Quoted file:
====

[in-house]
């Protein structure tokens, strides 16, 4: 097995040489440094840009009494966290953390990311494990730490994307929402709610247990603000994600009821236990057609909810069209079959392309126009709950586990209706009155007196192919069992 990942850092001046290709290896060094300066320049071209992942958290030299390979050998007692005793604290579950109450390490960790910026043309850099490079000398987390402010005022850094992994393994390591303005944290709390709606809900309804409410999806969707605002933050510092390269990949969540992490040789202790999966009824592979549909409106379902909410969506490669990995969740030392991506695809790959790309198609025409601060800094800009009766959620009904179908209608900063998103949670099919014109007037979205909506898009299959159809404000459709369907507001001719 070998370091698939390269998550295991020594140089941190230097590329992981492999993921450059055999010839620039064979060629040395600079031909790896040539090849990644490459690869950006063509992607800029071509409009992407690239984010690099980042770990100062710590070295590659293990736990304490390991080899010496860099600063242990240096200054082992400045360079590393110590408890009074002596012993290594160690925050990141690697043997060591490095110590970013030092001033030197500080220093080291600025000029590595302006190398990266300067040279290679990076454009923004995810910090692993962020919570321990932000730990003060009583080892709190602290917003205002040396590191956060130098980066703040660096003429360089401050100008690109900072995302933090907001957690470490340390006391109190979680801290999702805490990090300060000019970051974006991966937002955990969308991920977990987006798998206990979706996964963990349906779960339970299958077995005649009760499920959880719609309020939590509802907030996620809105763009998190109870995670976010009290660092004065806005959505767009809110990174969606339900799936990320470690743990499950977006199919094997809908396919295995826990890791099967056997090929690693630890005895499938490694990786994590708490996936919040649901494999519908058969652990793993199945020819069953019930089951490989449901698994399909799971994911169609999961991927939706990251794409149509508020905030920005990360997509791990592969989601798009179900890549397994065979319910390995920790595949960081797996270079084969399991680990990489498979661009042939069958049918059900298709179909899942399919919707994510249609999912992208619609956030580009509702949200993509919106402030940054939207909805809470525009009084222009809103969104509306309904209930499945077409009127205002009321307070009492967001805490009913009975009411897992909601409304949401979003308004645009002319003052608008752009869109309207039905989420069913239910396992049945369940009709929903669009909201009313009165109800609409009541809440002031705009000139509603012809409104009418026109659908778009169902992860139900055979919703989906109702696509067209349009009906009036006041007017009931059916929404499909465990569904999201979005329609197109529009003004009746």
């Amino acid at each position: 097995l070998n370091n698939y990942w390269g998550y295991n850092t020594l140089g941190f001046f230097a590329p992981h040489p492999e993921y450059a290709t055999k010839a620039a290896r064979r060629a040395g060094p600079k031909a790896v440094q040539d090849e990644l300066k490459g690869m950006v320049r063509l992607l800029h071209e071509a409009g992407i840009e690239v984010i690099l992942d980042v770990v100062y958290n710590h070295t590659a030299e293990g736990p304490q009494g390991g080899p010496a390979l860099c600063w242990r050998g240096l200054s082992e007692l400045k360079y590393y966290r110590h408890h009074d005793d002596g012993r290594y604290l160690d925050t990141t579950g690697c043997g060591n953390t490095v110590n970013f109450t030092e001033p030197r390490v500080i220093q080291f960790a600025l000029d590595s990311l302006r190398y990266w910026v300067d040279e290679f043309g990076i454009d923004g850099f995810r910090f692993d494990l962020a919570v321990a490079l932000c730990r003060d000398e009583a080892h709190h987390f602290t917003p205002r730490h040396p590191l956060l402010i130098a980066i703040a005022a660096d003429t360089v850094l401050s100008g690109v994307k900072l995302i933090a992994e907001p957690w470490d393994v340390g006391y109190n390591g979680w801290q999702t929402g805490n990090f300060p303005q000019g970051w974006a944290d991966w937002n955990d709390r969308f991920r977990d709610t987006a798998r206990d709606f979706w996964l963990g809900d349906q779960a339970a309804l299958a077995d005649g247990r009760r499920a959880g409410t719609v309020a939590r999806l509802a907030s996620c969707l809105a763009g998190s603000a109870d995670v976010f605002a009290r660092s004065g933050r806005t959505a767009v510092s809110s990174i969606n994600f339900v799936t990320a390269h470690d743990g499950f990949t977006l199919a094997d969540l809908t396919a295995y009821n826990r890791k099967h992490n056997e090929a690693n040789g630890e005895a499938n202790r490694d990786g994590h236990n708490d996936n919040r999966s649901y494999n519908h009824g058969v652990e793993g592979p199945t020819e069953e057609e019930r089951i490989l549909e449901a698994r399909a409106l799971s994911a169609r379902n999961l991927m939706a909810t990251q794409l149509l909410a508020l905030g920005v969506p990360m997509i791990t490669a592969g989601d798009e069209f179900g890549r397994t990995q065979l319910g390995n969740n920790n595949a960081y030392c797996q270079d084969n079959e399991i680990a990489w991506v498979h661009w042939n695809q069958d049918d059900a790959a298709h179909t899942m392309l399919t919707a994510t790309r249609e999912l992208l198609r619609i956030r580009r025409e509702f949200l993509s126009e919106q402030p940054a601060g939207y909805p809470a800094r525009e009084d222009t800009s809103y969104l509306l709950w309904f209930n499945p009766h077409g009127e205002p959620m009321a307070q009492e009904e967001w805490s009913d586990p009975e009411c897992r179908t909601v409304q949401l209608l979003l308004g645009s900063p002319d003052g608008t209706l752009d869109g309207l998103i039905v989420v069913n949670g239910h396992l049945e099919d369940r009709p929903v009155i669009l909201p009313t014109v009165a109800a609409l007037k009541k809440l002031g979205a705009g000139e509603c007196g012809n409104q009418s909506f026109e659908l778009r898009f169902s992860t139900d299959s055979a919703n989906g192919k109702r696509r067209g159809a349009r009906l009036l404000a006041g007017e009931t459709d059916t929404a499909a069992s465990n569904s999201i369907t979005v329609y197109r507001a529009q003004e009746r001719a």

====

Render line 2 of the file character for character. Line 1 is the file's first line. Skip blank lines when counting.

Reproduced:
């Protein structure tokens, strides 16, 4: 097995040489440094840009009494966290953390990311494990730490994307929402709610247990603000994600009821236990057609909810069209079959392309126009709950586990209706009155007196192919069992 990942850092001046290709290896060094300066320049071209992942958290030299390979050998007692005793604290579950109450390490960790910026043309850099490079000398987390402010005022850094992994393994390591303005944290709390709606809900309804409410999806969707605002933050510092390269990949969540992490040789202790999966009824592979549909409106379902909410969506490669990995969740030392991506695809790959790309198609025409601060800094800009009766959620009904179908209608900063998103949670099919014109007037979205909506898009299959159809404000459709369907507001001719 070998370091698939390269998550295991020594140089941190230097590329992981492999993921450059055999010839620039064979060629040395600079031909790896040539090849990644490459690869950006063509992607800029071509409009992407690239984010690099980042770990100062710590070295590659293990736990304490390991080899010496860099600063242990240096200054082992400045360079590393110590408890009074002596012993290594160690925050990141690697043997060591490095110590970013030092001033030197500080220093080291600025000029590595302006190398990266300067040279290679990076454009923004995810910090692993962020919570321990932000730990003060009583080892709190602290917003205002040396590191956060130098980066703040660096003429360089401050100008690109900072995302933090907001957690470490340390006391109190979680801290999702805490990090300060000019970051974006991966937002955990969308991920977990987006798998206990979706996964963990349906779960339970299958077995005649009760499920959880719609309020939590509802907030996620809105763009998190109870995670976010009290660092004065806005959505767009809110990174969606339900799936990320470690743990499950977006199919094997809908396919295995826990890791099967056997090929690693630890005895499938490694990786994590708490996936919040649901494999519908058969652990793993199945020819069953019930089951490989449901698994399909799971994911169609999961991927939706990251794409149509508020905030920005990360997509791990592969989601798009179900890549397994065979319910390995920790595949960081797996270079084969399991680990990489498979661009042939069958049918059900298709179909899942399919919707994510249609999912992208619609956030580009509702949200993509919106402030940054939207909805809470525009009084222009809103969104509306309904209930499945077409009127205002009321307070009492967001805490009913009975009411897992909601409304949401979003308004645009002319003052608008752009869109309207039905989420069913239910396992049945369940009709929903669009909201009313009165109800609409009541809440002031705009000139509603012809409104009418026109659908778009169902992860139900055979919703989906109702696509067209349009009906009036006041007017009931059916929404499909465990569904999201979005329609197109529009003004009746």